Kindergarten Earth Day Makes an Impact

Kindergarten+Earth+Day+Makes+an+Impact

Students in the environmental science courses at Greater Latrobe use pages of a textbook to learn, but a variety of hands-on learning approaches give a lasting educational impact. In its third year, Kindergarten Earth Day took place on Friday, April 27 and Monday, April 30 at Rotary Park in Youngstown.

The event allowed senior high students to teach younger students the importance of the environment. As part of the kindergarten curriculum of studying trees, Ms. Sarah Boice, a Baggaley Kindergarten teacher, helped in starting the event to give her students hands on experience. “We wanted to involve the entire district and create an event in which we worked together,” said Boice. “The event has dual value: kindergarten students experience a hands-on culmination to their science unit on trees and the high school students have the opportunity to participate in service learning.”

“[Kindergarten Earth Day] is a great way of connecting juniors and seniors with kindergarten students,” said Mrs. Carol Wright, Environmental teacher, sharing similar feelings. “The kindergarten students look up to senior high school students so much, so when they see senior high students involved, I believe that really makes the impact.”

Through the assistance of Rotarian Jack Townsend and the Rotary Club of Latrobe, trees acted as a connection to the environment and day for each kindergarten class. In addition to impacting both  kindergarten and senior high students, the trees planted are a critical part for the health and overall quality of the stream that flows through Rotary Park.  “What a better way to [plant trees], then running kindergarten earth day,” said Wright.  “The students are connected and are so proud. The idea is that when kindergarten students become high school students and get up to this level, a long-standing legacy will develop. That’s awesome; I cannot wait for that actually.”

“My hope is to see the Kindergarteners that have experienced this event get the opportunity to “run” it in high school,” said Boice. “It will be absolutely amazing to see it come full circle.”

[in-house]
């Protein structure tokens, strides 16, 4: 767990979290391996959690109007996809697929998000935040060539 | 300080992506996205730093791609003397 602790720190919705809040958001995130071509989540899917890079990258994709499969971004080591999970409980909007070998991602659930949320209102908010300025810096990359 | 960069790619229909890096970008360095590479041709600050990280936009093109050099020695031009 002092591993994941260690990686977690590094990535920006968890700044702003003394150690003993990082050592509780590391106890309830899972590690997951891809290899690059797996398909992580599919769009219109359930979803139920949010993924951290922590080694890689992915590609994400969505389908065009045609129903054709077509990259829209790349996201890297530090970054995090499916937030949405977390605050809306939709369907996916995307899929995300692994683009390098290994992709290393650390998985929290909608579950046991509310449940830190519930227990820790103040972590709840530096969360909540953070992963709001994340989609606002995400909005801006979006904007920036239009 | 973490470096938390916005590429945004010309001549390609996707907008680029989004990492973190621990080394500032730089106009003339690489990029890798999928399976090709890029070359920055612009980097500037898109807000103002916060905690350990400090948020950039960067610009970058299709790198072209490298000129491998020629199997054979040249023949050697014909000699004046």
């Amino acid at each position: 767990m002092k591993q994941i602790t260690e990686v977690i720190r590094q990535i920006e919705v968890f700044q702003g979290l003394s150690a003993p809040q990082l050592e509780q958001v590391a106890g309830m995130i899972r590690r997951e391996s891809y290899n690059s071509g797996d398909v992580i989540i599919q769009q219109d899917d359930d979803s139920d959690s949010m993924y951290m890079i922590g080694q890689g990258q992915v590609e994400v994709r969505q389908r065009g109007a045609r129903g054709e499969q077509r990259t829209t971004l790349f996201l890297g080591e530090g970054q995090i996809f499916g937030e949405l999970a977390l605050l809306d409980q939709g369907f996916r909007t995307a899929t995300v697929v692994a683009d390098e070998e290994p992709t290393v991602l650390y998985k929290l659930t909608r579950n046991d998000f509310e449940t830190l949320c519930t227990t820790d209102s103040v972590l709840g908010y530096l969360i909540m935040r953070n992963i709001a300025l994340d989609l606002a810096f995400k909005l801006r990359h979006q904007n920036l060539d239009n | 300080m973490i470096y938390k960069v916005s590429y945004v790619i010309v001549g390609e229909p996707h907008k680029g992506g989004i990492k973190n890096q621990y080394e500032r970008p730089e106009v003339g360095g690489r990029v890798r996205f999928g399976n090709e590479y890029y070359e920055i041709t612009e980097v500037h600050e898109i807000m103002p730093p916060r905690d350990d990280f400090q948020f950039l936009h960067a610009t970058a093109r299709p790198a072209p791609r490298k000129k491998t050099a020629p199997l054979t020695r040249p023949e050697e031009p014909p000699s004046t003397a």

In addition to Wright and Boice, committees of students began planning in January for a successful event. The creation of various student-led stations helped students to love and enjoy trees. To teach of the importance of recycling, students participated in a race activity, while others interactively read environmental stories. To stress the importance of animal forest habitats, students shared various furs and skins, while others colored and signed certificates they could take home and walk away with. “I hope the students gained knowledge about recycling and taking care of the earth,” said senior Jeff Elam, who worked on the story committee.

Junior Alaina O’Conner worked with others to organize the mural painting and gained much from the kindergarten students. “I really liked when the children first arrived and we all planted the tree,” said O’Conner. “They were all really into it and excited for what the day had in store for them.”

Through the fun hands on activities, the importance of the environment kindergarten students learned from the day will continue. “It was outstanding,” said Wright. “The students that organized did an amazing job and all of the Earth and Environment students were equally great.”

According to Wright, the kindergarten teacher’s comments were 100% positive, many amazed at how well the high school students handled themselves. Students in Mrs. Hunter’s class at LES sent Wright and her students’ thank you cards sharing their favorite part of the day. “I like when they planted the tree. We played a lot of games. I got tired,” said a student, showing the positive impact of the day.

“We feel that this project has only gotten better since its inception,” said Boice. “I am in awe of how committed and enthusiastic the high school students are. They are a great model for our young students.”

With yet another year and event successful, Wright has high hopes for the continuation of the unique event. “I will make Kindergarten Earth Day happen every year I am teaching at greater Latrobe because it is that valuable,” Wright said.